Phosphorus question mark over chances of alien life

Earth-type life may be more rare and precious than is commonly thought, according to a UK study that hints at a cosmic lack of phosphorus.

The element is vital to energy storage and transfer in cells, and is part of the chemical backbone of DNA.

Phosphorus is created in supernovae, exploding massive stars at the end of their lives.

But the new research suggests that typical supernovae may not provide the conditions needed for forging the element.

Earth may be unusually lucky, because it happened to be situated close enough to the "right" kind of supernova.

15cm fragment of the Seymchan meteorite found in Russia in 1967. The long filament of dark grey material in the centre is a mineral rich in phosphorus. (M. Pasek / University of South Florida/PA)

Astronomer Dr Jane Greaves, from the University of Cardiff, said: "The route to carrying phosphorus into new-born planets looks rather precarious.

"We already think that only a few phosphorus-bearing minerals that came to the Earth, probably in meteorites, were reactive enough to get involved in making proto-biomolecules.

"If phosphorus is sourced from supernovae, and then travels across space in meteoritic rocks, I'm wondering if a young planet could find itself lacking in reactive phosphorus because of where it was born?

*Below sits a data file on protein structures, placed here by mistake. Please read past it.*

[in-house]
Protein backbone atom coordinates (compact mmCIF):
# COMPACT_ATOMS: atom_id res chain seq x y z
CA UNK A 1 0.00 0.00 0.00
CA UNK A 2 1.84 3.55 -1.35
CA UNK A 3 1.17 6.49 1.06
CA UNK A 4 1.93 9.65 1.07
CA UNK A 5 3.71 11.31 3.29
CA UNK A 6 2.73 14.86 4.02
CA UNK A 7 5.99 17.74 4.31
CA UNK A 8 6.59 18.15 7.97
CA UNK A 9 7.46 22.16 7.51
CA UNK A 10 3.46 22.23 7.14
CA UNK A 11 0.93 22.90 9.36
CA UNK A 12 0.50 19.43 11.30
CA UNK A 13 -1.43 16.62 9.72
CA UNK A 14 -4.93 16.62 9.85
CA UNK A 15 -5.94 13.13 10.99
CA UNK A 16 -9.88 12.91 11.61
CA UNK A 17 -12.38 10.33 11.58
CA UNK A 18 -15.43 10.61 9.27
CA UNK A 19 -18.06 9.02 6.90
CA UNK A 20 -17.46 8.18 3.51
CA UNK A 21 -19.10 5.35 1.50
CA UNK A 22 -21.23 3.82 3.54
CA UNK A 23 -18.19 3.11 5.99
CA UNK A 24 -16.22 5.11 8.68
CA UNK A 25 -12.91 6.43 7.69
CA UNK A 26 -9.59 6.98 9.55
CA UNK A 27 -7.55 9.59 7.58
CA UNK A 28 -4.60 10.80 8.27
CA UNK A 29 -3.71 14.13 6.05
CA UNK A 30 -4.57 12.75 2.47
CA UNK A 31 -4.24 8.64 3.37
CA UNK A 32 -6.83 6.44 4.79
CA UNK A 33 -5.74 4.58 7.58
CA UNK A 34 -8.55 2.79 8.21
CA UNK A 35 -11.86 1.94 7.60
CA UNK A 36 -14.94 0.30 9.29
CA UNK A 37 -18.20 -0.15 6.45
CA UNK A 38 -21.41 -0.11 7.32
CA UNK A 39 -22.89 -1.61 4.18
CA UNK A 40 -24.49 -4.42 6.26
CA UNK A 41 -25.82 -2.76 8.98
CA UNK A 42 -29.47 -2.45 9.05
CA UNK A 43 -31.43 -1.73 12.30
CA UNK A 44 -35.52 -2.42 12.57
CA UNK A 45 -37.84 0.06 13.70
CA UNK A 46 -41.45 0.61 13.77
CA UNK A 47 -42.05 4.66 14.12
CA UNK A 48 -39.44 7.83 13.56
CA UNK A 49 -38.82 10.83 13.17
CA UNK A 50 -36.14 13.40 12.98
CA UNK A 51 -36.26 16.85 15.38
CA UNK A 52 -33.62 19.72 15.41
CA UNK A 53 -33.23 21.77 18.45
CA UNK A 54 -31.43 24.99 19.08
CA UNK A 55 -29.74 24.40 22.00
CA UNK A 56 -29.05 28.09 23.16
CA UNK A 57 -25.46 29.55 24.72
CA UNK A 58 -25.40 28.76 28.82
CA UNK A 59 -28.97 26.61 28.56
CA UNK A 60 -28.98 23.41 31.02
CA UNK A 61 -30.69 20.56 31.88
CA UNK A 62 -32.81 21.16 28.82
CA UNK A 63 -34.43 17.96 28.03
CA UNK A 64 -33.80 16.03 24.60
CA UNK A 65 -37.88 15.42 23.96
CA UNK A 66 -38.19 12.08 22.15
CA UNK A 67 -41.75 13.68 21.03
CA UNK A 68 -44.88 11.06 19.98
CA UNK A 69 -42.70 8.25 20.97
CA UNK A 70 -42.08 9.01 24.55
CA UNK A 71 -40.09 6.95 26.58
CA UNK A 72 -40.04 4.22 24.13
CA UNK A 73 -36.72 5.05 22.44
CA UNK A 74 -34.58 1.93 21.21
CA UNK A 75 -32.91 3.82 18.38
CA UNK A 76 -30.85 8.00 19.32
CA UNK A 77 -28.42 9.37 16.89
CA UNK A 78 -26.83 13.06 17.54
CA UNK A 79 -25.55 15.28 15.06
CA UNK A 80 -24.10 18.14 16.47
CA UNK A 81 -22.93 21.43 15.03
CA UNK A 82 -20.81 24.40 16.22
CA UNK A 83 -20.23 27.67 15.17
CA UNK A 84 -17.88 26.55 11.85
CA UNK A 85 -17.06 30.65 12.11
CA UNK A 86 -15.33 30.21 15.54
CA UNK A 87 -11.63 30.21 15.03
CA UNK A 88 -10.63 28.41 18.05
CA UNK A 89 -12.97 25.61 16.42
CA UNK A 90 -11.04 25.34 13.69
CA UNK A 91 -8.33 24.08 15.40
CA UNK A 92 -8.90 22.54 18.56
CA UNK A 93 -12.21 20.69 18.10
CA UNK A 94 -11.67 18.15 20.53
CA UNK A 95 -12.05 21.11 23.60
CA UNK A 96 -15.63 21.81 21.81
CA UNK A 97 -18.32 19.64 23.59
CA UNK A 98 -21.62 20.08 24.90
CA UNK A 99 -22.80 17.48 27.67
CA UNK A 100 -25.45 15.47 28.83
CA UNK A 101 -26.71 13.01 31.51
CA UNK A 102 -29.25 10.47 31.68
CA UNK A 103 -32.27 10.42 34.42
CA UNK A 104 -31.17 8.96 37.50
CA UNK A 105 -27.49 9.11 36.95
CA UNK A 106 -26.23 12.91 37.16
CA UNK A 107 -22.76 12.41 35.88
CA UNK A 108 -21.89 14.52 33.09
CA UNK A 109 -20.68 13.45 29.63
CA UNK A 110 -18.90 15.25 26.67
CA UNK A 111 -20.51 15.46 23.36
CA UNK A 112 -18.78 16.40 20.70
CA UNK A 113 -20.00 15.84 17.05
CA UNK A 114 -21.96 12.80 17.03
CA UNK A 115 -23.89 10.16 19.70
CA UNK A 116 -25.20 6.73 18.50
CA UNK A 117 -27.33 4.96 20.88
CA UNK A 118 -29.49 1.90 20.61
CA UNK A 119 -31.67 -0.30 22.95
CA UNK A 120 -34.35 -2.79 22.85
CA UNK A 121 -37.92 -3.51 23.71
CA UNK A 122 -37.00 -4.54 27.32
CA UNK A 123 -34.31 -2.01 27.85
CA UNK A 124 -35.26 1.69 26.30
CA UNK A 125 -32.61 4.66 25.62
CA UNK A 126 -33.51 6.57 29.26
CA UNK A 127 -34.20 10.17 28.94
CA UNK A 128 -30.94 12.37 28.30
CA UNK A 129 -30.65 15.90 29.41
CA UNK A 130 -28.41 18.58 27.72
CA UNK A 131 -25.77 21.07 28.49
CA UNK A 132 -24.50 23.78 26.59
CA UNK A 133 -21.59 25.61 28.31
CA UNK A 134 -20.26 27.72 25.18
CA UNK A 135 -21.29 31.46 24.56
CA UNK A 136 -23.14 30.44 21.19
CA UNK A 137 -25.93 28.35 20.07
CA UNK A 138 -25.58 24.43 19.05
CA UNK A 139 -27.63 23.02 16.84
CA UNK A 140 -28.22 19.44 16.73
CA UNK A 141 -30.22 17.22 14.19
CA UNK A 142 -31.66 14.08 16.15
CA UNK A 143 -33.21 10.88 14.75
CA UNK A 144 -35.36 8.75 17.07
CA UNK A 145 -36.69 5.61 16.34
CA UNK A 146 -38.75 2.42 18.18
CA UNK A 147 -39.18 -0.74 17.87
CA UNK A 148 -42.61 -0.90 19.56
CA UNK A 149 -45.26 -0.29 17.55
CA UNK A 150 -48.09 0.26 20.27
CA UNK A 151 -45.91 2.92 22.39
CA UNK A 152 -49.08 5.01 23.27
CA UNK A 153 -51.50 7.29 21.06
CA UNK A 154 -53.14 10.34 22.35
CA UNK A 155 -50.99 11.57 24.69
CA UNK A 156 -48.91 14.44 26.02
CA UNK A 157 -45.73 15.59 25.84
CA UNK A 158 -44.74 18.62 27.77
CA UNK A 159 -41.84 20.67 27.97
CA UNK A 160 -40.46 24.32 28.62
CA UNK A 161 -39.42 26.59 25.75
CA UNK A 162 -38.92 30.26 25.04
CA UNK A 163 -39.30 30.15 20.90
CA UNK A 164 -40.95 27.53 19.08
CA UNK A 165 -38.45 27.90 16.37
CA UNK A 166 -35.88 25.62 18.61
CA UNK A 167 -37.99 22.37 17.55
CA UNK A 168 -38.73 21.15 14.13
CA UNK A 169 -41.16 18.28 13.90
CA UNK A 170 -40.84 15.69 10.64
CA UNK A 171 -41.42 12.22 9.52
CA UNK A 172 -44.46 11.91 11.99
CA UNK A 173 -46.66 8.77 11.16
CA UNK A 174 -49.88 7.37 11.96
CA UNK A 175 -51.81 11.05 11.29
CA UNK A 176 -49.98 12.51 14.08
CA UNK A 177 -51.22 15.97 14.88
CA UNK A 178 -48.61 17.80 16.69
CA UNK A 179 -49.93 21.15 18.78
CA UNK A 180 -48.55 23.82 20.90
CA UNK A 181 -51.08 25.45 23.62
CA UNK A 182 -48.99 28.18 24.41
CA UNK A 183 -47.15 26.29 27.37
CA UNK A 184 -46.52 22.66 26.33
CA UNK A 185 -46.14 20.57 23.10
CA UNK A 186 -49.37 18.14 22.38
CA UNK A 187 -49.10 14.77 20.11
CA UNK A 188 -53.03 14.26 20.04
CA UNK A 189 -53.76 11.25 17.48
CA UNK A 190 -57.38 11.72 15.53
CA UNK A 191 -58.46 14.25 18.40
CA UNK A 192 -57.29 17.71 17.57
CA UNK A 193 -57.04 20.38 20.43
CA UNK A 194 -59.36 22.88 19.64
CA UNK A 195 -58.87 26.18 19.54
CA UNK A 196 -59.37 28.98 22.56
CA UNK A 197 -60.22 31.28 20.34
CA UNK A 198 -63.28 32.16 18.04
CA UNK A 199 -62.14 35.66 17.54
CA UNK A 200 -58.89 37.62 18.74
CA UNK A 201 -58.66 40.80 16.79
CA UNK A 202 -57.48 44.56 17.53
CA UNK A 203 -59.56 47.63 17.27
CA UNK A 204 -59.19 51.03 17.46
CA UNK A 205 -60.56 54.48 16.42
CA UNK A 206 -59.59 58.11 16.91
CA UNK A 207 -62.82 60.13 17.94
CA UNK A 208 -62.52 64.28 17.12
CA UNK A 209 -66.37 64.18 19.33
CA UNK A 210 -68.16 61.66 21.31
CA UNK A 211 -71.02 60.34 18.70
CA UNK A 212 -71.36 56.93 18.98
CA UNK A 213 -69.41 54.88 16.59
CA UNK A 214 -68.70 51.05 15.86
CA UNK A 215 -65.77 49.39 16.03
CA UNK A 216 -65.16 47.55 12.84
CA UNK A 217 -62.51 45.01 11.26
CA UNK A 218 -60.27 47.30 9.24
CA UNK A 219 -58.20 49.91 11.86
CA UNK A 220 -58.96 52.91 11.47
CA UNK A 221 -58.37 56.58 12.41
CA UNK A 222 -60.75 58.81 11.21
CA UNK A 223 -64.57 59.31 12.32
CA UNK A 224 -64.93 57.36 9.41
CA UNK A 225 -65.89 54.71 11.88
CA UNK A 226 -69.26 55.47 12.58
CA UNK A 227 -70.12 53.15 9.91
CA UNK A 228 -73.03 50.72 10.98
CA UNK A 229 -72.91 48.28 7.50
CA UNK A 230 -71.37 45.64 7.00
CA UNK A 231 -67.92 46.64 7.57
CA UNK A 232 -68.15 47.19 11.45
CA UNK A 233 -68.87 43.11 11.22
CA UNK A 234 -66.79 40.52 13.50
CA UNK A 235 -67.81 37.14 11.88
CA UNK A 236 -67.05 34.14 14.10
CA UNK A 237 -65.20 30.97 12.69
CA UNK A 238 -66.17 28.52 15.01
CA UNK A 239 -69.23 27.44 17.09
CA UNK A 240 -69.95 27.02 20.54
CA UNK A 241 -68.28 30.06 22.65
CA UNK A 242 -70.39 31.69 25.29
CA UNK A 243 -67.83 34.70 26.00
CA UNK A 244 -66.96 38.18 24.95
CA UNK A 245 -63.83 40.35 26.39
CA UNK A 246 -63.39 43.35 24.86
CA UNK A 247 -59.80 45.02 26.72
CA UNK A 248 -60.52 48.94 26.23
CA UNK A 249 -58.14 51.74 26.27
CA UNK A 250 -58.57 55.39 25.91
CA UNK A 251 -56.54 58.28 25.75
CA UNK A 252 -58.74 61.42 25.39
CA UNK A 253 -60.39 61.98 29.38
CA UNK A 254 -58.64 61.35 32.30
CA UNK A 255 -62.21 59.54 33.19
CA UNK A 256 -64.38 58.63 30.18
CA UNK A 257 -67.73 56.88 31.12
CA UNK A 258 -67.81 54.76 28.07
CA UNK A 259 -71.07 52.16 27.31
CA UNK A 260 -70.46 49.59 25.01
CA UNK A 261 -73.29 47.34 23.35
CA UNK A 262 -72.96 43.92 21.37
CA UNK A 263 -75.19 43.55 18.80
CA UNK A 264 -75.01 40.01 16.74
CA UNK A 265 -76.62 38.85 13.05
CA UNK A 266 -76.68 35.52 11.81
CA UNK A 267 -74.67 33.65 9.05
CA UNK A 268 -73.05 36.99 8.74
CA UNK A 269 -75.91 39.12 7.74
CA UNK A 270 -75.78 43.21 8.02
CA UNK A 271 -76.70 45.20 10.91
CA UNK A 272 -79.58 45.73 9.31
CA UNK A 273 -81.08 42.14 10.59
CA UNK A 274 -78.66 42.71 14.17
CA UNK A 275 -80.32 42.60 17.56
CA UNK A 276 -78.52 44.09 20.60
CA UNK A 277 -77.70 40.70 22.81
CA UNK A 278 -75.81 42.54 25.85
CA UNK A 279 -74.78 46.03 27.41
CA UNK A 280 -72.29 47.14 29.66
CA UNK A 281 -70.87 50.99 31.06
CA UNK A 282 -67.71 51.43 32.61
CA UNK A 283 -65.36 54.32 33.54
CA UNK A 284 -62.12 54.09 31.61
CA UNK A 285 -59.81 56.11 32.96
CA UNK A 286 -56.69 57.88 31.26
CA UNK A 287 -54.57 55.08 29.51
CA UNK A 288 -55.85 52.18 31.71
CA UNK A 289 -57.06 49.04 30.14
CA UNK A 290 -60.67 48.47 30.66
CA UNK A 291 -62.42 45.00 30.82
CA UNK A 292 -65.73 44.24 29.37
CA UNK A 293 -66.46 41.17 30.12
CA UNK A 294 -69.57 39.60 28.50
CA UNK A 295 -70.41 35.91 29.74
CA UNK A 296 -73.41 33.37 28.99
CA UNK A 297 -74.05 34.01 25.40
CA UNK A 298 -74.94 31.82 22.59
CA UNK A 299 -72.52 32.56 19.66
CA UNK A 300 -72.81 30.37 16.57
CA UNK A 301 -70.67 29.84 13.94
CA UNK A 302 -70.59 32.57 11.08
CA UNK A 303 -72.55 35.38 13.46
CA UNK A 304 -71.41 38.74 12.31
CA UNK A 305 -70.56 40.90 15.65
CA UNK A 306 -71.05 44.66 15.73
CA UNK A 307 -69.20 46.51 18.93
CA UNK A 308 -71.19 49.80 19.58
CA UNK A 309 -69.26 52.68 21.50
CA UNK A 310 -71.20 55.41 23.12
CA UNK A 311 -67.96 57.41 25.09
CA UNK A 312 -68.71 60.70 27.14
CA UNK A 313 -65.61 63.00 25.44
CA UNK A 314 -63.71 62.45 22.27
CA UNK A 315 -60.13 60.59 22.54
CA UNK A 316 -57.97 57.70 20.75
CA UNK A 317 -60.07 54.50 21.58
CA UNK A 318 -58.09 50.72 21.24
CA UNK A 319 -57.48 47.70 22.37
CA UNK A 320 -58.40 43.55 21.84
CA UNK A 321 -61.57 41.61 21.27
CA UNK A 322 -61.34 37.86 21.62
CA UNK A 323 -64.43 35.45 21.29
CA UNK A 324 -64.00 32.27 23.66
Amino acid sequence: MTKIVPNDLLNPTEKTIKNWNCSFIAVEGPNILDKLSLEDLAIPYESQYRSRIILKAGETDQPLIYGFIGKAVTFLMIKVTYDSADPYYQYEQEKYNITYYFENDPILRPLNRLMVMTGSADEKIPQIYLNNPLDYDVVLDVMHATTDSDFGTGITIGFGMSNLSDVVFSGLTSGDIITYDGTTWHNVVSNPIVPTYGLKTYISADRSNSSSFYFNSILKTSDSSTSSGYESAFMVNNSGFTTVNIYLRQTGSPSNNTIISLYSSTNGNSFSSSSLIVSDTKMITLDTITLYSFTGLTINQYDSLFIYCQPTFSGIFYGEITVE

"That is, it started off near the wrong kind of supernova?

"In that case, life might really struggle to get started out of phosphorus-poor chemistry, on another world otherwise similar to our own."

The evidence comes from observations of two supernova "remnants", Cassiopeia A (Cas A) and the famous Crab Nebula.

The team used the UK's William Herschel Telescope on La Palma, Canary Islands, to look for signatures of phosphorus and iron from the Crab Nebula, the aftermath of a supernova explosion 6,500 light years away in the constellation of Taurus.

A previous study had searched for phosphorus from Cas A, 11,000 light years away.

Comparing results from the two observations showed much less phosphorus from the Crab Nebula than Cas A, which came as a surprise.

Dr Phil Cigan, another of the Cardiff astronomers, said: "The two explosions seem to differ from each other, perhaps because Cas A results from the explosion of a rare super-massive star."

The findings were presented at the European Week of Astronomy and Space Science meeting in Liverpool.

The scientists now plan to continue their search to see if other supernova remnants also lack phosphorus.

Read Full Story

FROM OUR PARTNERS